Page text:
Tags: ux-design*

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  1. “CommoditAg brings together the efficiency of the latest technology and e-commerce capabilities with its deep-rooted agriculture knowledge to provide our customers with online convenience and top-notch customer experience, as well as the best value,” said John Demerly, CEO, CommoditAg. “Our robust new platform offers broad purchasing power and an extensive, progressive retail network of warehouses to create competitive pricing and unmatched reliability.”
    http://croplife.com/management/online-ag-retailer-commoditag-launches-updated-user-experience-platform/
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  2. In this age of big data and hyper-personalization, companies are putting their best foot forward when it comes to targeting and attracting new customers. As a result, they focus time and energy on not only personalized marketing, but on optimizing the entire user experience to be an enjoyable and hassle-free experience. Most businesses collect data from users to provide an experience more tailored to their needs. Most people’s idea of user experience refers to an end-users interaction with a company’s product or service, including copy, design, usability, and branding. But with the rise of GDPR, user experience must expand to include data privacy and security.
    http://martechseries.com/mts-insights/guest-authors/data-privacy-new-user-experience/
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  3. We often get burned by things that “sound good on paper” for two reasons: Either the client rejects your idea because they can’t visualize it the way you do, or your idea is misinterpreted through lack of clarity and the client walks away with an alternative expectation of your idea (which is now more likely their idea). The root problem is that it’s not easy to align on an idea that exists solely in someone’s brain. In 99% of scenarios, it’s more than just turning letters into dollar signs.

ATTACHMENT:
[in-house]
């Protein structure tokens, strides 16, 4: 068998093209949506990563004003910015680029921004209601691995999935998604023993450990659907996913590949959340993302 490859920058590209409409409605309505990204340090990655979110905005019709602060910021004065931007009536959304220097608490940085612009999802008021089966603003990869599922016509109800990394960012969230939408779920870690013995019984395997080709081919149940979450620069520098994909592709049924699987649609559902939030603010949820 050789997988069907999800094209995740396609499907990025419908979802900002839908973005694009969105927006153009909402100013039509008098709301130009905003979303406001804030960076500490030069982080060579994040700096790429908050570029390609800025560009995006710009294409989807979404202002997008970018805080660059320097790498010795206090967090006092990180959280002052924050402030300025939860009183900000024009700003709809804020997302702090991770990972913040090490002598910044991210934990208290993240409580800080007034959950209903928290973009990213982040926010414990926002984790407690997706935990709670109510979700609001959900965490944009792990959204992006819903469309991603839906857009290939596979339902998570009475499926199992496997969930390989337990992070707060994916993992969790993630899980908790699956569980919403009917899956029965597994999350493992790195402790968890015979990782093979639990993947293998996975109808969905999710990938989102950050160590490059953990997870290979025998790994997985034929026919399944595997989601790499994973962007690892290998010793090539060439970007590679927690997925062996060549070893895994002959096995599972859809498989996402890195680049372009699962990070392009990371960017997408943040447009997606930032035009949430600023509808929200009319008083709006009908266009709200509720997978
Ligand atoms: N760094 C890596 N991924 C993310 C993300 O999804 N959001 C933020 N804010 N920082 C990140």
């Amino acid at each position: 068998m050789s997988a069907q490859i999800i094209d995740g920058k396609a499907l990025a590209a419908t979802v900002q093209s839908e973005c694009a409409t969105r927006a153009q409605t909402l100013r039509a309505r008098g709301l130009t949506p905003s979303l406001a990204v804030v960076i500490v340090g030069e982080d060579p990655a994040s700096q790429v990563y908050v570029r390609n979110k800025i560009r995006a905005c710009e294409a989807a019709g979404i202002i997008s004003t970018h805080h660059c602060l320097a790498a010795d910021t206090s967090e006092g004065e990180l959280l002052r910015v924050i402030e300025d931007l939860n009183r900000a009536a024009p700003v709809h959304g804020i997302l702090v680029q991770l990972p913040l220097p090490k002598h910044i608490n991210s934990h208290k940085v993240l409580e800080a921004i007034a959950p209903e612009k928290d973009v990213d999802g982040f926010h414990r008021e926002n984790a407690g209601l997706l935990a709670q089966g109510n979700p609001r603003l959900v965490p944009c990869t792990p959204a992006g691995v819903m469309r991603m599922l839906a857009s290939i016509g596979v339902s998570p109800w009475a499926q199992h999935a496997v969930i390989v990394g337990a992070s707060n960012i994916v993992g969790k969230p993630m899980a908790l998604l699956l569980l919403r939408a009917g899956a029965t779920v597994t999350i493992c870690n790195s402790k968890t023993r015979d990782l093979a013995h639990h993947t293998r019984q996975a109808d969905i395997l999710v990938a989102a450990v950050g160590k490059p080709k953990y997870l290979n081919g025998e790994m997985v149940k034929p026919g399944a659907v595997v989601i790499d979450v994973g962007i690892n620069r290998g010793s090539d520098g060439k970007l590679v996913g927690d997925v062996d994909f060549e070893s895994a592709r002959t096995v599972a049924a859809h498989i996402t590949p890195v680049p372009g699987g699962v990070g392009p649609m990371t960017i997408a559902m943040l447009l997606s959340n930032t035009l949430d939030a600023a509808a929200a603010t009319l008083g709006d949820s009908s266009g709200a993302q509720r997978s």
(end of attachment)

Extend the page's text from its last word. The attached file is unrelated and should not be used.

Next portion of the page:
http://blog.marvelapp.com/sketching-will-make-smarter-designer/?ref=webdesignernews.com/
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  4. The essential objective of the report is to gain the comprehensive understanding of the market in terms of its definition, segmentation, market potential, influential trends, and the challenges that the market is facing. In-depth research and analysis has been covered to offer key statistic on the market status of the market manufacturers. The report also covers the competitive landscape and a corresponding detailed analysis of the major players operating in the market.
    http://galusaustralis.com/2019/12/180859/global-user-experience-design-service-provider-services-market-2019-chopdawg-studios-itechart-dribbble-brio/
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  5. Winter is coming, which means it’s time cozy up by the fire, grab some hot cocoa and get lost in that book you’ve been meaning to dive into. For UX Designers, this is a good opportunity to catch up on some design-specific reading. There are plenty of resources out there that will give you a deeper understanding of the principles behind UX design as well as some practical tips and tricks you can apply to your website or mobile app. From beginners to senior UX designers, we’ve got UX books out there for all levels of experience.
    http://mopinion.com/best-user-experience-ux-books-this-winter/
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  6. Have you ever wondered why your users don’t interact with your product the way you were expecting them to? It might be because you may not understand how to use different psychology principles to design your products to elicit specific responses and actions from your users. Your customers are driven by emotions when they are looking at a website, wondering if they should buy a product or not. They are instinctively trying to establish a connection with the brand and, depending on what they see, they will either complete the purchase or not.